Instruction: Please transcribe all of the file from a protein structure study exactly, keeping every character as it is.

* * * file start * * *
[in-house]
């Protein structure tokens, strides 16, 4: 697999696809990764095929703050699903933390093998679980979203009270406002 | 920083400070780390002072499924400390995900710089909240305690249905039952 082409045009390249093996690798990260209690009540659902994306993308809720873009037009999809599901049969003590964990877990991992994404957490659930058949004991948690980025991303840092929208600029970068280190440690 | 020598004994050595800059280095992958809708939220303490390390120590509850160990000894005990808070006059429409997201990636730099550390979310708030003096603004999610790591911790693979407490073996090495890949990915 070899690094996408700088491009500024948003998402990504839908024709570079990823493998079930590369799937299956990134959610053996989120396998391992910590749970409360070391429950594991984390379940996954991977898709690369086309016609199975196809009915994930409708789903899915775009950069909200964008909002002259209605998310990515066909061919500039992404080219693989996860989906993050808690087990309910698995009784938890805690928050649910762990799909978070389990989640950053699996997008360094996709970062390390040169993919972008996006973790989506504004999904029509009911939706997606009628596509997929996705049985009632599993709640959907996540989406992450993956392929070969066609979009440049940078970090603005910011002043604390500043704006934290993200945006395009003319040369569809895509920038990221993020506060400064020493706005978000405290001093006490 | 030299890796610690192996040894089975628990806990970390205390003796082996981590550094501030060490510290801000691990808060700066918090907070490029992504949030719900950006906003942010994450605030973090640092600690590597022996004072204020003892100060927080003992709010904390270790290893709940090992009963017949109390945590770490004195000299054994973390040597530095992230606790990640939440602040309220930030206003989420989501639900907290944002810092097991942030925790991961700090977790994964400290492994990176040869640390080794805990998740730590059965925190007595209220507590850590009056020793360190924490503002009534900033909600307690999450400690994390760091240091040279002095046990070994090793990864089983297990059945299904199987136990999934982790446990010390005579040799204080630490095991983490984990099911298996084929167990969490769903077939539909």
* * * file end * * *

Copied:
[in-house]
């Protein structure tokens, strides 16, 4: 697999696809990764095929703050699903933390093998679980979203009270406002 | 920083400070780390002072499924400390995900710089909240305690249905039952 082409045009390249093996690798990260209690009540659902994306993308809720873009037009999809599901049969003590964990877990991992994404957490659930058949004991948690980025991303840092929208600029970068280190440690 | 020598004994050595800059280095992958809708939220303490390390120590509850160990000894005990808070006059429409997201990636730099550390979310708030003096603004999610790591911790693979407490073996090495890949990915 070899690094996408700088491009500024948003998402990504839908024709570079990823493998079930590369799937299956990134959610053996989120396998391992910590749970409360070391429950594991984390379940996954991977898709690369086309016609199975196809009915994930409708789903899915775009950069909200964008909002002259209605998310990515066909061919500039992404080219693989996860989906993050808690087990309910698995009784938890805690928050649910762990799909978070389990989640950053699996997008360094996709970062390390040169993919972008996006973790989506504004999904029509009911939706997606009628596509997929996705049985009632599993709640959907996540989406992450993956392929070969066609979009440049940078970090603005910011002043604390500043704006934290993200945006395009003319040369569809895509920038990221993020506060400064020493706005978000405290001093006490 | 030299890796610690192996040894089975628990806990970390205390003796082996981590550094501030060490510290801000691990808060700066918090907070490029992504949030719900950006906003942010994450605030973090640092600690590597022996004072204020003892100060927080003992709010904390270790290893709940090992009963017949109390945590770490004195000299054994973390040597530095992230606790990640939440602040309220930030206003989420989501639900907290944002810092097991942030925790991961700090977790994964400290492994990176040869640390080794805990998740730590059965925190007595209220507590850590009056020793360190924490503002009534900033909600307690999450400690994390760091240091040279002095046990070994090793990864089983297990059945299904199987136990999934982790446990010390005579040799204080630490095991983490984990099911298996084929167990969490769903077939539909």